Boeing has patented a plasma force field envisioned to protect military vehicles against shock waves generated from blasts.
Though the plasma force field is still just a patent, if it's ever realized, it could cocoon any vehicle and shield from energy emitted by nearby blasts. The company confirmed that it is trying to build defense systems that can match the rapid advancement in weapons that are increasingly more dangerous and are now powerful enough to pierce the hull of vehicles that are armored.
Aerospace and defense giant Boeing was awarded a patent to develop a force field-like system that could protect military vehicles from shockwaves following explosions from missiles or Improvised Explosive Devices (IED). Boeing's proposed system involves using a combination of lasers, electricity, and microwaves.
These three technologies working in tandem will quickly heat up the air around the vehicle. In certain cases, the engineers plan to only heat the air that is in between the vehicle and the blast, thereby reducing energy requirement. This heated air will transform into a plasma shield that's denser than the surrounding air and will be able to deflect or absorb the energy from the incoming shock wave.
Boeing cautions, the plasma force-field won't work to prevent a direct attack or precision-guided missile strike, as is shown in science-fiction movies, neither will it be effective in stopping flying shrapnel and debris.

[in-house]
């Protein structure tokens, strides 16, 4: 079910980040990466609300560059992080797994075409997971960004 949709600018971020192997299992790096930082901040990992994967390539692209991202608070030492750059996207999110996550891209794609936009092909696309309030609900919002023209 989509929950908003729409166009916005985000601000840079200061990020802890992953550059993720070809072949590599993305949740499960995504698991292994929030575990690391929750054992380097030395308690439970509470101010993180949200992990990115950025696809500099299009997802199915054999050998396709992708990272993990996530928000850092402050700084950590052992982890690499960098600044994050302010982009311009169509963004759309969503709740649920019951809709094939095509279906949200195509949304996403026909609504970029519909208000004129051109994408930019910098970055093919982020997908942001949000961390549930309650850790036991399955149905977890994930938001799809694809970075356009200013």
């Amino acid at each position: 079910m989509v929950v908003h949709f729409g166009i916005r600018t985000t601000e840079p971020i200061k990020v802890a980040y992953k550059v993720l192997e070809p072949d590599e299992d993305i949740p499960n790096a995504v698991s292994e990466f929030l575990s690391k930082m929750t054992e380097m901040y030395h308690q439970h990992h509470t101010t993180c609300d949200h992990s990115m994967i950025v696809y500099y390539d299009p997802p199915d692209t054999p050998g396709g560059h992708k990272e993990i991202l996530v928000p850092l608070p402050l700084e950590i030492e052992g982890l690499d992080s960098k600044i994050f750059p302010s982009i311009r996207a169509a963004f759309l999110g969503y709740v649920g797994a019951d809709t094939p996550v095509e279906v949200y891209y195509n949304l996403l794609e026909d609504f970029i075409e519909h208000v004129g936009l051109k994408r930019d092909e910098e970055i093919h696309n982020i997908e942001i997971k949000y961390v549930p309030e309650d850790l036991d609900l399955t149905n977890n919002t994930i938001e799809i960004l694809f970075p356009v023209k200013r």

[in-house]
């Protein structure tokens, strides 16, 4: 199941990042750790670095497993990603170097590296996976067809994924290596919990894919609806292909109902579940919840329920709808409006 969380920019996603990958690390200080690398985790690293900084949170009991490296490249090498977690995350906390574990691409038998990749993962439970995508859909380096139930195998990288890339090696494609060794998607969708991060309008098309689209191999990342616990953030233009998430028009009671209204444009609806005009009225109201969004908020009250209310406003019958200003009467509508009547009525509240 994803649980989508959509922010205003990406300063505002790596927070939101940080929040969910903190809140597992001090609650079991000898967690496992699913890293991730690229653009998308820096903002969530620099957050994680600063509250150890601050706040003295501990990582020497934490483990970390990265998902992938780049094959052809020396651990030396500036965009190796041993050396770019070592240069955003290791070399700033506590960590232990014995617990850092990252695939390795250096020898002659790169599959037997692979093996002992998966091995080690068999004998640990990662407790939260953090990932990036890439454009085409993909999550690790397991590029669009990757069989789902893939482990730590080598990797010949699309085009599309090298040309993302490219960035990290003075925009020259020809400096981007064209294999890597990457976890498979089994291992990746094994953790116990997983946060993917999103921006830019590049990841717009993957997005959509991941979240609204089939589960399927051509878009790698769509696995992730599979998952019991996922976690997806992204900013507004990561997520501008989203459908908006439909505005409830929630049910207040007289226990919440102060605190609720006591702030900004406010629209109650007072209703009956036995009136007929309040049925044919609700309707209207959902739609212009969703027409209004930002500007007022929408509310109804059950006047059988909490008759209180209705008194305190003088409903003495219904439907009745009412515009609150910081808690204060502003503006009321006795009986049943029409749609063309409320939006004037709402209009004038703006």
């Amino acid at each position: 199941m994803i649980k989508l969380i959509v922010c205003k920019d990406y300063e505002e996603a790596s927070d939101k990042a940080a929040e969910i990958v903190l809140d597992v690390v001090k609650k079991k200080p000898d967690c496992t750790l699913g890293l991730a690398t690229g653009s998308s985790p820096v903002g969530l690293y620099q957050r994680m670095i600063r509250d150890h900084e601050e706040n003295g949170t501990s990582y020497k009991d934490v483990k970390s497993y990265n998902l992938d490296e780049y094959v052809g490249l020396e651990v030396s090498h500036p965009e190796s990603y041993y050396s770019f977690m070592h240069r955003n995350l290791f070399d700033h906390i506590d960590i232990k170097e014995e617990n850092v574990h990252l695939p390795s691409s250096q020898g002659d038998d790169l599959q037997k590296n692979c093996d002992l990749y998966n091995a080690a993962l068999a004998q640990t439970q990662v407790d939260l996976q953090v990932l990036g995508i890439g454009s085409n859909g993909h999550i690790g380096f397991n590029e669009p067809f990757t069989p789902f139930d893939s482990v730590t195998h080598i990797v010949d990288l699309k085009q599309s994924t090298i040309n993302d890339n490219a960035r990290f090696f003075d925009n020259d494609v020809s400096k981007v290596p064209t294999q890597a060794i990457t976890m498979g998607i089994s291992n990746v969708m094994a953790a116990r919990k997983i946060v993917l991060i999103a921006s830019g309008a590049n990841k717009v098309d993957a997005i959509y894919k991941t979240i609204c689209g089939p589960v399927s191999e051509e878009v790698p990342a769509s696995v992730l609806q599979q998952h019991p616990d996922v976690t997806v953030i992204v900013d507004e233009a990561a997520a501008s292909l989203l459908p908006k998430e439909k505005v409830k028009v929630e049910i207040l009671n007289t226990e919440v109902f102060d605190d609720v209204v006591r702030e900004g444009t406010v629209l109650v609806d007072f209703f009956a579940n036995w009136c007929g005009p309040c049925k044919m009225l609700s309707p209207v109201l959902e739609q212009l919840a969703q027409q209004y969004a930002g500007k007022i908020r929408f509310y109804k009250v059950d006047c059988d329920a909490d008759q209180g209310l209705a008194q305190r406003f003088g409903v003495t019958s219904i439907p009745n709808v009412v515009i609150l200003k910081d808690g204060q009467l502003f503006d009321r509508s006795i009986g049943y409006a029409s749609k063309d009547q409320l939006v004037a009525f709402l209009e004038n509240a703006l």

Sensors and computers mounted on a vehicle or a building could detect the velocity and shape of an incoming threat. The system would also be able to determine the size and force of the resulting explosion and create a barrier of hot air that would absorb just the shock-wave. In simple terms, the plasma force field is meant to divert, reflect, or absorb the energy generated by a blast.
Though it might seem the force field has limited scope, shock waves generated by bombs many-a-times cause equal if not greater damage to structures, rendering them unusable at best, or unstable at worst. Establishments like nuclear missile silos or power plants could be fortified against the incoming energy blast.
Though Boeing doesn't have a fixed timeline to make and deliver the plasma force-field, it has outlined several different iterations and possibilities where it could be deployed. Moreover, rapid generation of plasma mid-air may not have domestic applications, but defense forces can certainly extend the vision of Boeing.
Having witnessed how mere sound can extinguish flames, mid-air plasma force-field doesn't seem farfetched.
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